Yoga and Insomnia sleep yoga Aug 27, 2021

First published in What Doctor's Don't Tell You Magazine.

We all know the knock-on effects of a bad night’s sleep, but when insomnia becomes chronic it can affect our whole being and ability to function. The daytime fatigue it creates can send us reaching for sugar and stimulants, which in turn affect sleep.

Insomnia falls into two categories; difficulty falling asleep and waking in the night. It tends to be divided into primary insomnia, where sleeplessness is the main symptom and secondary, where sleep is affected by another condition e.g. arthritis, fibromyalgia and depression. From a holistic and psychoneuroimmunological (PNI) perspective - where our bodies work as one completely integrated system – the calming and soothing mechanisms that allow sleep have such far reaching effects on lowering inflammation, modulating immunity and regulating mood and motivation, that promoting sleep quality is a foundation of health; not just the absence of disease, but quality...

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Make Sleep Count sleep wellness Aug 17, 2021

Quality over Quantity

It is possible that you can spend nearly two-thirds of your life asleep yet many people place less importance on this time than their waking hours. Easy to do, after all we are unconscious, yet the quality of this time has great influence over the quality of our waking hours.

Sleep is all about recovery – physical, emotional and energetic. In order to function fully whilst waking, we rely on the immune facilities, detoxification, tissue and muscle healing and emotional processing that occur during the wee small hours. If this downtime isn’t respected, we may quickly see symptoms like fatigue, irritability, poor concentration and poor recovery from stress, injury and skin complaints.

Lack of sleep, even at a small accumulative level can lead to craving sugar and stimulants as our bodies try to fuel up in the face of less vitally built-up energy. Indeed too little sleep has been associated with incremental weight gain through increased appetite for...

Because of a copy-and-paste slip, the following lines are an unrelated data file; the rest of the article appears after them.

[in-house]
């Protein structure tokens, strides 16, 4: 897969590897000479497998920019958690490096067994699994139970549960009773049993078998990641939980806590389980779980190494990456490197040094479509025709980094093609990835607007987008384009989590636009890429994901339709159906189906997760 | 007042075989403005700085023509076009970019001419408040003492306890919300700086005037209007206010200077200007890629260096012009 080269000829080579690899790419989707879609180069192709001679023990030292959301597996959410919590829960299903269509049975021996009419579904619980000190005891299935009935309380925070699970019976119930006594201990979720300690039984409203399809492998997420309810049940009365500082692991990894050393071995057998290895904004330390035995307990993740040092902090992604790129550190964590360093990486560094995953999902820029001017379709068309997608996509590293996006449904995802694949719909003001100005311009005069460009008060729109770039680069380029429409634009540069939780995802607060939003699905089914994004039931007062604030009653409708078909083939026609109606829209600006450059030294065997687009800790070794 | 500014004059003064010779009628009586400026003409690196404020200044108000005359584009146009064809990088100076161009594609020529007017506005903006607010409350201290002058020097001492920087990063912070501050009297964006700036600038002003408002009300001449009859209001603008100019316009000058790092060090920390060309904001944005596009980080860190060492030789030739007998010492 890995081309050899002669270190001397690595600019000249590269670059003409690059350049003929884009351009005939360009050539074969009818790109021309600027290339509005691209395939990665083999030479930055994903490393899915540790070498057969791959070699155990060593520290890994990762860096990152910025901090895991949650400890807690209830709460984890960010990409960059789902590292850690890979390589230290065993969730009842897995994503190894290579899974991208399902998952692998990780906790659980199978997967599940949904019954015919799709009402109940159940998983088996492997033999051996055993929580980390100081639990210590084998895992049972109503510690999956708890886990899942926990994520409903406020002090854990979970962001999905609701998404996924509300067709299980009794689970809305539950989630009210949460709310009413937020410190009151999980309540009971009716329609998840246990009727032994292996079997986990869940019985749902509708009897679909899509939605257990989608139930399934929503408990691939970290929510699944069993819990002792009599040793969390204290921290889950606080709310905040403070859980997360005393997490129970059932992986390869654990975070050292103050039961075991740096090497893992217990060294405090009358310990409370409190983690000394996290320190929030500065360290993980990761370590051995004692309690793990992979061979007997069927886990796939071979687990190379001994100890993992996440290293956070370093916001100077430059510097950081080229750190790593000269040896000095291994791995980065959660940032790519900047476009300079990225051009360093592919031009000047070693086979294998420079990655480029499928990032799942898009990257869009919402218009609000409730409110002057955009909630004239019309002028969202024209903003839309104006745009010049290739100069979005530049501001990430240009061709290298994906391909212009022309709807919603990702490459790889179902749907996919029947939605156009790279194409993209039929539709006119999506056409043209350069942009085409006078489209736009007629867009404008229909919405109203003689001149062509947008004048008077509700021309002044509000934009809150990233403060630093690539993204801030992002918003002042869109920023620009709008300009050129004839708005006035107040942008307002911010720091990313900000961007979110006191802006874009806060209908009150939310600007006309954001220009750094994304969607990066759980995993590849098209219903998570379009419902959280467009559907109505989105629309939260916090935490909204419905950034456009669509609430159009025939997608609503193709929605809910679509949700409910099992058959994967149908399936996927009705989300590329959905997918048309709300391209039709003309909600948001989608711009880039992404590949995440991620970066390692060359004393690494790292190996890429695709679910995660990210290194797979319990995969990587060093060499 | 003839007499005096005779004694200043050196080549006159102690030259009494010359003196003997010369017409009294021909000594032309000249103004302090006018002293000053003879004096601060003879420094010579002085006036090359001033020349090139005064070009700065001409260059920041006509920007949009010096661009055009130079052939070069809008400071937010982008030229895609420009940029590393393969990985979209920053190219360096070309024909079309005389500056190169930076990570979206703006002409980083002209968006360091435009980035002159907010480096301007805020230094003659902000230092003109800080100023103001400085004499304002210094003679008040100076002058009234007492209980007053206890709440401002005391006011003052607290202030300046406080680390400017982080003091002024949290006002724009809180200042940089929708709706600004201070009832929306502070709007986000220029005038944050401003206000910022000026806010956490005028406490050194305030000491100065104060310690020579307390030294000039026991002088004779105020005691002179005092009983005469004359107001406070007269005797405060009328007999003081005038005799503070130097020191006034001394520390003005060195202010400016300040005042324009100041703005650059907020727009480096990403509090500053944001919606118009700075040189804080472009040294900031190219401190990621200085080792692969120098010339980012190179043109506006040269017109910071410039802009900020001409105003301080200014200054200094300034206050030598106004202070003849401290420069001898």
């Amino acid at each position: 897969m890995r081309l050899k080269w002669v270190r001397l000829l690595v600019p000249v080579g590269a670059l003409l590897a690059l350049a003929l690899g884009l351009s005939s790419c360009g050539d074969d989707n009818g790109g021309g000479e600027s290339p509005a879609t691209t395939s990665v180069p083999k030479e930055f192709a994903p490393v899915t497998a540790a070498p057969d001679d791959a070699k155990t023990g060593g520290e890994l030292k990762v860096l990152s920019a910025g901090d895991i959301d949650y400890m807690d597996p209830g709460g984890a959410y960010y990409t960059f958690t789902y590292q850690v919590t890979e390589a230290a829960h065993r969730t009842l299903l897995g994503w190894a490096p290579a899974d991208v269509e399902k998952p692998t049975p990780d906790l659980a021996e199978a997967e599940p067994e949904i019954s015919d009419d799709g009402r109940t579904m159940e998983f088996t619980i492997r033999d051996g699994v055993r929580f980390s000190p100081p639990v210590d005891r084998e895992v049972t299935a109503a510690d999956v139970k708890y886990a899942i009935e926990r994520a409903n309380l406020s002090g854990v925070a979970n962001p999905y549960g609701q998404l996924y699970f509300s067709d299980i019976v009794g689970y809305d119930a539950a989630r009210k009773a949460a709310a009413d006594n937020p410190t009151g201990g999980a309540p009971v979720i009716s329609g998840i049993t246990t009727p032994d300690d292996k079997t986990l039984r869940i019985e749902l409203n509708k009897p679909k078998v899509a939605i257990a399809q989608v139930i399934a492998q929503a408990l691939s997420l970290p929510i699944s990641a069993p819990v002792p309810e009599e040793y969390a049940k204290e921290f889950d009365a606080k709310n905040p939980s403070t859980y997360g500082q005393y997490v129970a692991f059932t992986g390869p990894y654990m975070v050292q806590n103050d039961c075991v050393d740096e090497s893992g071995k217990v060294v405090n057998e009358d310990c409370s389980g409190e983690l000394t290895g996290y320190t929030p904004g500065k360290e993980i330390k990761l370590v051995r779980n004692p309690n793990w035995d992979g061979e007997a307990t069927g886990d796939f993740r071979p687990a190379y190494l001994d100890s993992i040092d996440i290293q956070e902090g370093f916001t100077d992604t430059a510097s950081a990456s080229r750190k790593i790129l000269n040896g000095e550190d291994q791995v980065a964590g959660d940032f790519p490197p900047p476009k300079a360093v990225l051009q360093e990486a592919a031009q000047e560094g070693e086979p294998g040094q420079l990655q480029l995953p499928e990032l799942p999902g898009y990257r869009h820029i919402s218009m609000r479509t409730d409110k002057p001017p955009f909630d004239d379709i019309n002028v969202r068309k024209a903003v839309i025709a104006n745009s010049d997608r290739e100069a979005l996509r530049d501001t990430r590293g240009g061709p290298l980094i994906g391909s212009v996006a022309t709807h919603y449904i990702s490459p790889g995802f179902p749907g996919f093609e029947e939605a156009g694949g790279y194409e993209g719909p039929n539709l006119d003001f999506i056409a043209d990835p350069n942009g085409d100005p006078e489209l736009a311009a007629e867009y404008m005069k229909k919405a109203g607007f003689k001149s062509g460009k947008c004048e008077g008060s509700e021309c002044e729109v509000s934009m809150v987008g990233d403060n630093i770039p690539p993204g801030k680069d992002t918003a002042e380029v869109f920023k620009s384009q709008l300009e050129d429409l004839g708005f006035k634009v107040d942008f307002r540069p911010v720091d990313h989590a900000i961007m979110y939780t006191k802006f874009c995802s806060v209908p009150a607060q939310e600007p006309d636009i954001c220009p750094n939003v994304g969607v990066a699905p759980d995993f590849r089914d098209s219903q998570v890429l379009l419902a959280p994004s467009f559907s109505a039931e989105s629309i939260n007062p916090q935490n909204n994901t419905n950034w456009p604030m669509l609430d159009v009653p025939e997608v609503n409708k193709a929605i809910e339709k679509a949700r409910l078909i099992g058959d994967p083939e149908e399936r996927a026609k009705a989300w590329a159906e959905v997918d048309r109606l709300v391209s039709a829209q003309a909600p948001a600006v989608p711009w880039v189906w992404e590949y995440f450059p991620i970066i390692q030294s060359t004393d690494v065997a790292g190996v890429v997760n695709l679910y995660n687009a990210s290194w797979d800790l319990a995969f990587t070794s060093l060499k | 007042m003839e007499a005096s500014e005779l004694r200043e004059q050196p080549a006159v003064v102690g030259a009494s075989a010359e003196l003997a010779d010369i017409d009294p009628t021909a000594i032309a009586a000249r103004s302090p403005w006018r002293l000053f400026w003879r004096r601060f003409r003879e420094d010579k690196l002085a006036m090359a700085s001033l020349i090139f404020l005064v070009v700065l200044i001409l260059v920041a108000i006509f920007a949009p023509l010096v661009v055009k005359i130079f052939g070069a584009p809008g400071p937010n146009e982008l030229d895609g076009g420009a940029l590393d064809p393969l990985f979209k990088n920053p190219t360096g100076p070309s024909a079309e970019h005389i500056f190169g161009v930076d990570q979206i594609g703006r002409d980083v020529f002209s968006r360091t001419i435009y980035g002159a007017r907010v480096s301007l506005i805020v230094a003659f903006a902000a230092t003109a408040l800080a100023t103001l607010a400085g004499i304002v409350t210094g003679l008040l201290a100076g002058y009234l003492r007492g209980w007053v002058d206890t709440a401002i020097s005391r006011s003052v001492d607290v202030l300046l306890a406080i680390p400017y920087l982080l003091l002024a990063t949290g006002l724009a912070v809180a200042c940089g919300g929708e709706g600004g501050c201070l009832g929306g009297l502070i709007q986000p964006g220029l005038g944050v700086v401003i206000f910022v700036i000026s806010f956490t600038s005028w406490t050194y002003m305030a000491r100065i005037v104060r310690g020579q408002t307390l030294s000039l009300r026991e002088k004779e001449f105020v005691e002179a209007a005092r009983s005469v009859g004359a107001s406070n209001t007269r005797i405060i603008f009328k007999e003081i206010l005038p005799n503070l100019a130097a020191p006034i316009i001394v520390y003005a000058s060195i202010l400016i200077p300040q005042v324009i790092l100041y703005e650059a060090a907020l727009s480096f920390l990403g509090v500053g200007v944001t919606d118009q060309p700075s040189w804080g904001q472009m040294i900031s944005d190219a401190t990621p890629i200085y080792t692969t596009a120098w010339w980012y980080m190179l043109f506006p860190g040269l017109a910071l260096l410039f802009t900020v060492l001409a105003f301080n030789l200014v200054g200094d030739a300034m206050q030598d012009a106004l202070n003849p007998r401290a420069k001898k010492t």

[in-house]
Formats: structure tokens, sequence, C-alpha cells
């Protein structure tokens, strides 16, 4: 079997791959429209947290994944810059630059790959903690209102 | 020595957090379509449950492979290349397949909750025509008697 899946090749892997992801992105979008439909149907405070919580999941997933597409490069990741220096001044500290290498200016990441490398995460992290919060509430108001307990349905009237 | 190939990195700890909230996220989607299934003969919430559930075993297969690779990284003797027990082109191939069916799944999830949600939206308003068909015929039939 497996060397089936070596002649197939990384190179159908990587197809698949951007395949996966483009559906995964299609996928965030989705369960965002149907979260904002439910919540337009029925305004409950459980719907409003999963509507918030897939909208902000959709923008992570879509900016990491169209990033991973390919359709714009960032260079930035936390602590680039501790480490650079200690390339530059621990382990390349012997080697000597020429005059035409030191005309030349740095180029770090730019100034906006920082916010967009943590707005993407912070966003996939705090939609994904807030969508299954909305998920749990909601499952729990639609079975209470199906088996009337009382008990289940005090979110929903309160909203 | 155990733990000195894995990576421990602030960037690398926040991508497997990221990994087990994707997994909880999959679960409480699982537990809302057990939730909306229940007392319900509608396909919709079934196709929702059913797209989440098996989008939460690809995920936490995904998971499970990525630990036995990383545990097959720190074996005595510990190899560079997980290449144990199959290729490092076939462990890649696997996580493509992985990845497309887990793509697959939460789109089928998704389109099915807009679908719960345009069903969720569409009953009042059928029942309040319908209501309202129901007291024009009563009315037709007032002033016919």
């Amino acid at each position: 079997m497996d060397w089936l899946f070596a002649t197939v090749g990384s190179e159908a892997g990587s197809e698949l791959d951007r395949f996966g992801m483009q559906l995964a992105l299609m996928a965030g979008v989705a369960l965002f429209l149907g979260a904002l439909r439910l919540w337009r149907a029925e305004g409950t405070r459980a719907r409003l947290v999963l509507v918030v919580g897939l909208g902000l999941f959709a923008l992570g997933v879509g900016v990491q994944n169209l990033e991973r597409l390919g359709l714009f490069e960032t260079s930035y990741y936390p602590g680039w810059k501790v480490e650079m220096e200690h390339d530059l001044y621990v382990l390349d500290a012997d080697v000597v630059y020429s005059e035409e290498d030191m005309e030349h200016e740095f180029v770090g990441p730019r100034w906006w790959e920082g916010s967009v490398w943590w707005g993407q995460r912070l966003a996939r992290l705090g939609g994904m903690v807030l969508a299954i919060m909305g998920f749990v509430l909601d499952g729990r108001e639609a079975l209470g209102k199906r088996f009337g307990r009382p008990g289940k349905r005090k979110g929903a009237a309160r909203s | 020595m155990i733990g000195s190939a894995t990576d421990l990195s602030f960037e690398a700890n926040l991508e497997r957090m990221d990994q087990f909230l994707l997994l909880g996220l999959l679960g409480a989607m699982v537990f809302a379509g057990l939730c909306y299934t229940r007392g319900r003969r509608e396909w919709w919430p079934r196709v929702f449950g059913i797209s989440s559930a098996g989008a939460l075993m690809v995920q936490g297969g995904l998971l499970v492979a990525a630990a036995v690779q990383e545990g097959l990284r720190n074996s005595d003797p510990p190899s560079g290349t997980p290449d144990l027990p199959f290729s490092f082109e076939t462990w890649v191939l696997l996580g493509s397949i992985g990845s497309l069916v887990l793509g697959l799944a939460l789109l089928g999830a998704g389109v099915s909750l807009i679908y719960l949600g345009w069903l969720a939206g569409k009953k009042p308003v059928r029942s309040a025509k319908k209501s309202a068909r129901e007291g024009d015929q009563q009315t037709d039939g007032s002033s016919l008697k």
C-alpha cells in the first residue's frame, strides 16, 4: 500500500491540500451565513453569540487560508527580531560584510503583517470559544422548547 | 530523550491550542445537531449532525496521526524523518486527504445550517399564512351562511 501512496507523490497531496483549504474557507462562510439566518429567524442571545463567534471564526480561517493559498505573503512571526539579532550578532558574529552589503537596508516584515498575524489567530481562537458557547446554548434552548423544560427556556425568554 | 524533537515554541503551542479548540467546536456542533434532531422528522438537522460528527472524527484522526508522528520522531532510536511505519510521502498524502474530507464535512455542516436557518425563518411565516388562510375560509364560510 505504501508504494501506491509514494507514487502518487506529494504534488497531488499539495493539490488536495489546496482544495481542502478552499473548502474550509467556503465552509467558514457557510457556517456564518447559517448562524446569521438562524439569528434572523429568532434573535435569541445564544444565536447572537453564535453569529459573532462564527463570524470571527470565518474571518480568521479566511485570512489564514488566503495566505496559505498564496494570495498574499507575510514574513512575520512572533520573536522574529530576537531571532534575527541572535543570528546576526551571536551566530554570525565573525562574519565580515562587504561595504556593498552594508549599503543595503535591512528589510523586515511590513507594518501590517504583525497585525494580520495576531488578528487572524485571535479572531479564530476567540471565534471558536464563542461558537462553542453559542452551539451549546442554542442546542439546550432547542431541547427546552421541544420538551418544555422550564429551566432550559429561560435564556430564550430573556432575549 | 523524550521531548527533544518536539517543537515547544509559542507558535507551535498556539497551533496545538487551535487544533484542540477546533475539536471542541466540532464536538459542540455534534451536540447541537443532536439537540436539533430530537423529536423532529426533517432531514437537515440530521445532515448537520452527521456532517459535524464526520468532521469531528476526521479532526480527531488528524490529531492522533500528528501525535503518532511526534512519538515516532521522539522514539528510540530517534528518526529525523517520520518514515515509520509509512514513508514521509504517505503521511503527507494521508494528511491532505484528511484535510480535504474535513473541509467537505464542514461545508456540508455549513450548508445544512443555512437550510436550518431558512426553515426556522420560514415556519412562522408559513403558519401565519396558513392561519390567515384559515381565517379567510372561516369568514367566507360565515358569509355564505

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Yoga for Relieving Insomnia and Supporting Quality Sleep sleep yoga teacher Mar 12, 2021

We all know the knock-on effects of a bad night’s sleep, but when insomnia becomes chronic it can affect our whole being and ability to function. The daytime fatigue it creates can send us reaching for sugar and stimulants, which in turn affect sleep.

Insomnia falls into two categories; difficulty falling asleep and waking in the night. It tends to be divided into primary insomnia, where sleeplessness is the main symptom and secondary, where sleep is affected by another condition eg arthritis, fibromyalgia and depression. From a holistic and psychoneuroimmunological (PNI) perspective - where our bodies work as one completely integrated system – the calming and soothing mechanisms that allow sleep have such far reaching effects on lowering inflammation, modulating immunity and regulating mood and motivation, that promoting sleep quality is a foundation of health; not just the absence of disease, but quality of life.

When offering evening classes to support sleep quality,...

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How to... Sleep Soundly sleep yoga Mar 12, 2021

We all know that quality of sleep the night before can have a huge influence of how we feel and behave the next day. On average, humans spend nearly two-thirds of their lives asleep and this is time well spent. The rejuvenating effects of sleep are not so much about time with eyes closed in bed, but the quality spent there.

Sleep is a state of altered consciousness, where we drop into brain cycles where we have a relatively low sensory relationship with the external world. Nearly all of our voluntary muscles – the ones we can control to move around – are inhibited and we move between two distinct states; REM (Rapid Eye Movement) and non-REM sleep.

During both waking and sleeping, our brains run through 90 minute cycles – these are similar, but obviously the night-time ones involve dropping down deeper into unconsciousness. In sleep, within this period, there are four stages of non-REM sleep (about 75% of the night), followed by REM, which gets longer each time...

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